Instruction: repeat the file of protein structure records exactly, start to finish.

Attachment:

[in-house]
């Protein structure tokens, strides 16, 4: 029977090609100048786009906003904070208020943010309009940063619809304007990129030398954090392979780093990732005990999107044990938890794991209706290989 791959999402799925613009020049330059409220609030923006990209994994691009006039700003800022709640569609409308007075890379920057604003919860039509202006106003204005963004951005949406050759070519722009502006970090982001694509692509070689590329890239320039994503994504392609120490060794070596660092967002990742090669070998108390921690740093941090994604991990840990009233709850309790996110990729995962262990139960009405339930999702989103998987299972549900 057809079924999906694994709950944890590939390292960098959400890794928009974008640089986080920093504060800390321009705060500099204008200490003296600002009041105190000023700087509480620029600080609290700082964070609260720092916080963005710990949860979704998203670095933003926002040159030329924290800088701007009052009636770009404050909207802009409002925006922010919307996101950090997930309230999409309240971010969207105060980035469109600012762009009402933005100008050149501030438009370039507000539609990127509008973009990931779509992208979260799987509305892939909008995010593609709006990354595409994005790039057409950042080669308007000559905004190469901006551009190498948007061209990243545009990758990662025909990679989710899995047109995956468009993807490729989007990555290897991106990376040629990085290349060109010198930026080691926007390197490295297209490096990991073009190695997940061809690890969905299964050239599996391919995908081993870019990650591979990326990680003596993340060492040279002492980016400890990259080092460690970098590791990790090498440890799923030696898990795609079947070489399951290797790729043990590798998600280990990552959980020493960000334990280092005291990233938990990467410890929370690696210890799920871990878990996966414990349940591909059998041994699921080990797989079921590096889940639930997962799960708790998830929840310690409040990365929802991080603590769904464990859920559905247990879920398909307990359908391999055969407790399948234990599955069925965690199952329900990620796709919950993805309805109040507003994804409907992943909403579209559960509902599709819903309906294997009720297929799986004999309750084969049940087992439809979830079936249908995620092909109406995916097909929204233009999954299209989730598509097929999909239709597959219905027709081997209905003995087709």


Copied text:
[in-house]
């Protein structure tokens, strides 16, 4: 029977090609100048786009906003904070208020943010309009940063619809304007990129030398954090392979780093990732005990999107044990938890794991209706290989 791959999402799925613009020049330059409220609030923006990209994994691009006039700003800022709640569609409308007075890379920057604003919860039509202006106003204005963004951005949406050759070519722009502006970090982001694509692509070689590329890239320039994503994504392609120490060794070596660092967002990742090669070998108390921690740093941090994604991990840990009233709850309790996110990729995962262990139960009405339930999702989103998987299972549900 057809079924999906694994709950944890590939390292960098959400890794928009974008640089986080920093504060800390321009705060500099204008200490003296600002009041105190000023700087509480620029600080609290700082964070609260720092916080963005710990949860979704998203670095933003926002040159030329924290800088701007009052009636770009404050909207802009409002925006922010919307996101950090997930309230999409309240971010969207105060980035469109600012762009009402933005100008050149501030438009370039507000539609990127509008973009990931779509992208979260799987509305892939909008995010593609709006990354595409994005790039057409950042080669308007000559905004190469901006551009190498948007061209990243545009990758990662025909990679989710899995047109995956468009993807490729989007990555290897991106990376040629990085290349060109010198930026080691926007390197490295297209490096990991073009190695997940061809690890969905299964050239599996391919995908081993870019990650591979990326990680003596993340060492040279002492980016400890990259080092460690970098590791990790090498440890799923030696898990795609079947070489399951290797790729043990590798998600280990990552959980020493960000334990280092005291990233938990990467410890929370690696210890799920871990878990996966414990349940591909059998041994699921080990797989079921590096889940639930997962799960708790998830929840310690409040990365929802991080603590769904464990859920559905247990879920398909307990359908391999055969407790399948234990599955069925965690199952329900990620796709919950993805309805109040507003994804409907992943909403579209559960509902599709819903309906294997009720297929799986004999309750084969049940087992439809979830079936249908995620092909109406995916097909929204233009999954299209989730598509097929999909239709597959219905027709081997209905003995087709």